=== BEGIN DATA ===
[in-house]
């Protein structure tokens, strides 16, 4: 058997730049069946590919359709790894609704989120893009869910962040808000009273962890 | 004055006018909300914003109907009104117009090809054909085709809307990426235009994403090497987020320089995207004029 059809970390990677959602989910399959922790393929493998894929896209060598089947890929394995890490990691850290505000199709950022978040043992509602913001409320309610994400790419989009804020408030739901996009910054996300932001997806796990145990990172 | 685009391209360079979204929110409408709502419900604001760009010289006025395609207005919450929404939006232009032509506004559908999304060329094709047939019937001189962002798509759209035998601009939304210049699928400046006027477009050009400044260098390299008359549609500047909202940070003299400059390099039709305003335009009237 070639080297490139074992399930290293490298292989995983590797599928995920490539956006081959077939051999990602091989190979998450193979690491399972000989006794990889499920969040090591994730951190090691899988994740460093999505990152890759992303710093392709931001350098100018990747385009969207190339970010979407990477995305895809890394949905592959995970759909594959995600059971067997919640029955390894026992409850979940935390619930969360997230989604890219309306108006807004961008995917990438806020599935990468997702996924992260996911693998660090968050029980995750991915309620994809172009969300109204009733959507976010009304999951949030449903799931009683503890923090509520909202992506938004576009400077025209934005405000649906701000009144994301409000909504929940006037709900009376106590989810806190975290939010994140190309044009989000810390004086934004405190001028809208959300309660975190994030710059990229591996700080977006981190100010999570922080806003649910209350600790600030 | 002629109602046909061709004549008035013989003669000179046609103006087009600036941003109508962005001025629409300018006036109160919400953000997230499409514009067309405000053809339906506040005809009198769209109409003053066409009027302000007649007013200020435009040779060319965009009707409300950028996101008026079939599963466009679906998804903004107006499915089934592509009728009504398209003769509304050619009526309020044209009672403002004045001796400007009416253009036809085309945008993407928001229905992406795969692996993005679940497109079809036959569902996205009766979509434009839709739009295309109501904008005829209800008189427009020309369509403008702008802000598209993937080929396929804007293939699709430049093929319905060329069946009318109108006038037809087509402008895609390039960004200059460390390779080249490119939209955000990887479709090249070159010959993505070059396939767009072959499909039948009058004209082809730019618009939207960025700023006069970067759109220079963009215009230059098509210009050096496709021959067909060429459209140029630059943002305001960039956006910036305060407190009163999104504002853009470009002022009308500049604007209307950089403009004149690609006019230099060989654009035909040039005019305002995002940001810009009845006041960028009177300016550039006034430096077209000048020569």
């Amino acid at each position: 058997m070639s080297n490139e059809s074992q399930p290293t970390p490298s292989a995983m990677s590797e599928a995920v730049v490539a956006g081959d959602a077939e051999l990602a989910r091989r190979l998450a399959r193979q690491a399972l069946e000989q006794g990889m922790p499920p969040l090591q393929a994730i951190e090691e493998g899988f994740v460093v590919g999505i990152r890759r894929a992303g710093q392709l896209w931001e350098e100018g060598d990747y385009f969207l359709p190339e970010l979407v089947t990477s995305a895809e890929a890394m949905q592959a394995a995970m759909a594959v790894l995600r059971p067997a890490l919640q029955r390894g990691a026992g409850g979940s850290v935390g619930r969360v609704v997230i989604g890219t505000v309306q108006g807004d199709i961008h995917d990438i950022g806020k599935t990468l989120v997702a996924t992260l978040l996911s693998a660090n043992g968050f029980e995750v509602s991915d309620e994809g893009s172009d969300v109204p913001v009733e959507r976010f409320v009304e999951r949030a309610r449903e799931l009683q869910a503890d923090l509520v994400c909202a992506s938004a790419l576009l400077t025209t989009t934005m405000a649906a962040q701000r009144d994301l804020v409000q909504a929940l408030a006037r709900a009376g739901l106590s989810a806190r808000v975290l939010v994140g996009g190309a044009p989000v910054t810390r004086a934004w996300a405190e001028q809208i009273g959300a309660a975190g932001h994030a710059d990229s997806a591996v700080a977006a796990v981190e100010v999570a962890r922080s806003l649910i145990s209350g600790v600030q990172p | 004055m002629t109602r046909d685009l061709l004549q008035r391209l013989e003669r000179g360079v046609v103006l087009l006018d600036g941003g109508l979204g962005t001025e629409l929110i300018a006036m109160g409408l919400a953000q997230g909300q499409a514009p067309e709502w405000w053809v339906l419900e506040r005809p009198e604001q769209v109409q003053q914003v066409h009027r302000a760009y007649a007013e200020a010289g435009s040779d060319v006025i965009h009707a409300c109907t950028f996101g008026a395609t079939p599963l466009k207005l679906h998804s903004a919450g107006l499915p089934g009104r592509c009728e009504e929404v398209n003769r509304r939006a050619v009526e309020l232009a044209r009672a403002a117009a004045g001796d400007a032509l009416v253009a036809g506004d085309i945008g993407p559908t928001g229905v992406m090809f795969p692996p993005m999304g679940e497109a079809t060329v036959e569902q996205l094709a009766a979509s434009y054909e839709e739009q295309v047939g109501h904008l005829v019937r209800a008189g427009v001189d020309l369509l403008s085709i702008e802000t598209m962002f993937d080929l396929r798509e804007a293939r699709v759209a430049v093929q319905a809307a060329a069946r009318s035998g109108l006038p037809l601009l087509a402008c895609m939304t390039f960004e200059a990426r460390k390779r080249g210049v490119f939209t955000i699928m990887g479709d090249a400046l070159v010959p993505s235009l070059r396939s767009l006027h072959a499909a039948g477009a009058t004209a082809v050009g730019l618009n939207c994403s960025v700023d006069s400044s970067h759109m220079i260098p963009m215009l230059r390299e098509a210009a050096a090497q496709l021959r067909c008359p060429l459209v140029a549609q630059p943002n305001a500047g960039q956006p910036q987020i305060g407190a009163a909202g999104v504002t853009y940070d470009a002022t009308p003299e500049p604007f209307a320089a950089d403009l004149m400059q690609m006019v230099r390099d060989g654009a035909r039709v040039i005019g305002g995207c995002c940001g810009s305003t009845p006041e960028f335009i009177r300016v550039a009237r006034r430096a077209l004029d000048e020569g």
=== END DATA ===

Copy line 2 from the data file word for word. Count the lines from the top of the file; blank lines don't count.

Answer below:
């Protein structure tokens, strides 16, 4: 058997730049069946590919359709790894609704989120893009869910962040808000009273962890 | 004055006018909300914003109907009104117009090809054909085709809307990426235009994403090497987020320089995207004029 059809970390990677959602989910399959922790393929493998894929896209060598089947890929394995890490990691850290505000199709950022978040043992509602913001409320309610994400790419989009804020408030739901996009910054996300932001997806796990145990990172 | 685009391209360079979204929110409408709502419900604001760009010289006025395609207005919450929404939006232009032509506004559908999304060329094709047939019937001189962002798509759209035998601009939304210049699928400046006027477009050009400044260098390299008359549609500047909202940070003299400059390099039709305003335009009237 070639080297490139074992399930290293490298292989995983590797599928995920490539956006081959077939051999990602091989190979998450193979690491399972000989006794990889499920969040090591994730951190090691899988994740460093999505990152890759992303710093392709931001350098100018990747385009969207190339970010979407990477995305895809890394949905592959995970759909594959995600059971067997919640029955390894026992409850979940935390619930969360997230989604890219309306108006807004961008995917990438806020599935990468997702996924992260996911693998660090968050029980995750991915309620994809172009969300109204009733959507976010009304999951949030449903799931009683503890923090509520909202992506938004576009400077025209934005405000649906701000009144994301409000909504929940006037709900009376106590989810806190975290939010994140190309044009989000810390004086934004405190001028809208959300309660975190994030710059990229591996700080977006981190100010999570922080806003649910209350600790600030 | 002629109602046909061709004549008035013989003669000179046609103006087009600036941003109508962005001025629409300018006036109160919400953000997230499409514009067309405000053809339906506040005809009198769209109409003053066409009027302000007649007013200020435009040779060319965009009707409300950028996101008026079939599963466009679906998804903004107006499915089934592509009728009504398209003769509304050619009526309020044209009672403002004045001796400007009416253009036809085309945008993407928001229905992406795969692996993005679940497109079809036959569902996205009766979509434009839709739009295309109501904008005829209800008189427009020309369509403008702008802000598209993937080929396929804007293939699709430049093929319905060329069946009318109108006038037809087509402008895609390039960004200059460390390779080249490119939209955000990887479709090249070159010959993505070059396939767009072959499909039948009058004209082809730019618009939207960025700023006069970067759109220079963009215009230059098509210009050096496709021959067909060429459209140029630059943002305001960039956006910036305060407190009163999104504002853009470009002022009308500049604007209307950089403009004149690609006019230099060989654009035909040039005019305002995002940001810009009845006041960028009177300016550039006034430096077209000048020569």